Future generations will continue to build a united Europe, with its strength lying in the diversity of its cultures and historic backgrounds. What we are concerned with at present are the foundations on which the European house is built, which are beginning to show cracks. If this house is to regain its stability, we must cease to see unity and diversity as mutually exclusive opposites.
Europe needs both: On the one side more unity in the form of harmonised tax systems, a more cooperative energy policy, joint infrastructure projects and the overcoming of language barriers within the single market. On the other side, we need to preserve the diversity of regional differences and competences.
Now, more than ever, tolerance is required as well as the willingness to surrender sovereignty where necessary. What we can achieve together is much more than the sum of all parts. Yet politicians will only be able to gain public acceptance for the European idea if nobody risks sacrificing their national identity.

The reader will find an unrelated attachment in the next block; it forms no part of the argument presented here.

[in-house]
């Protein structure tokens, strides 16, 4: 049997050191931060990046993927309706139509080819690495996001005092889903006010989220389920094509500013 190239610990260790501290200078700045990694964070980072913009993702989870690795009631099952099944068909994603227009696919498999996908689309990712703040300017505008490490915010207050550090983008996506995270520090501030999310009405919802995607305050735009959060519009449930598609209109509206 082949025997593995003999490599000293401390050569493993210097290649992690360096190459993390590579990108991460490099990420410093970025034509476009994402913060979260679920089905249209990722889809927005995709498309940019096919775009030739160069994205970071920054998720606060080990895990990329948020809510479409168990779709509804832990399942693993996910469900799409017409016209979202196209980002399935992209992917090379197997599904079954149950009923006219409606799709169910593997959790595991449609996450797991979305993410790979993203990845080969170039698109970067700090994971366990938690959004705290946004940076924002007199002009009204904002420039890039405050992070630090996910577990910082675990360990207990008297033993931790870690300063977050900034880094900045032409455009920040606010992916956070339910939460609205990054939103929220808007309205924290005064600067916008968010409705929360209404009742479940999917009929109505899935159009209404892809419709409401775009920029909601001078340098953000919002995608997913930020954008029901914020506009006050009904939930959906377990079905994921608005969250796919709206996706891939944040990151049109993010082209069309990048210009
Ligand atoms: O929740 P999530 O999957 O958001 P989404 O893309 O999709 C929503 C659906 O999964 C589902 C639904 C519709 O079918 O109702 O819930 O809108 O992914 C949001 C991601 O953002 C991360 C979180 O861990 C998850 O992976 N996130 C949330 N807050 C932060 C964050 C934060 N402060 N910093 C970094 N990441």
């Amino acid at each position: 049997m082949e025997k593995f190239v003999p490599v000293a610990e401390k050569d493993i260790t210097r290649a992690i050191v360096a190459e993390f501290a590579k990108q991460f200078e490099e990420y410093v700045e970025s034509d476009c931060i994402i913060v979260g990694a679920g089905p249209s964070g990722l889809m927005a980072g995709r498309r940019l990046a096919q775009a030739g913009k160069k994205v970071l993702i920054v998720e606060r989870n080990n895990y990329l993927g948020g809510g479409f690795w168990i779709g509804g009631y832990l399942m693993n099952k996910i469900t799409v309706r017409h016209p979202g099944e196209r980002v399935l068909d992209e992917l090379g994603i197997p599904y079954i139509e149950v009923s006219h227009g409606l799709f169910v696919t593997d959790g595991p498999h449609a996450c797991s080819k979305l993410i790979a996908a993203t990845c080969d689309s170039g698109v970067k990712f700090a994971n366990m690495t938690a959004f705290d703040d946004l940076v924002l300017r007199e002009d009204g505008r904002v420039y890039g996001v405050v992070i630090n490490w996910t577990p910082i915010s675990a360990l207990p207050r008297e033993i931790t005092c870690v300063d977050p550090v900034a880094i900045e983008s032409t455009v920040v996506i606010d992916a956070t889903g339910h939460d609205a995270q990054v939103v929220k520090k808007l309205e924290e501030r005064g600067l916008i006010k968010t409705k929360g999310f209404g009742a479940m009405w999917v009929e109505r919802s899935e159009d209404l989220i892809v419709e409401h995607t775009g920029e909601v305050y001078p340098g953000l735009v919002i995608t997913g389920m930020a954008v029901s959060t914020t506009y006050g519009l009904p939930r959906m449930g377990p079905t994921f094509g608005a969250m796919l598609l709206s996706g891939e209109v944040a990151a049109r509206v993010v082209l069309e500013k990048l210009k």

It is up to Europe to overcome the shadows of the euro crisis and, over time, take a position on the world stage that matches its potential. Europe will find its future when it has found itself.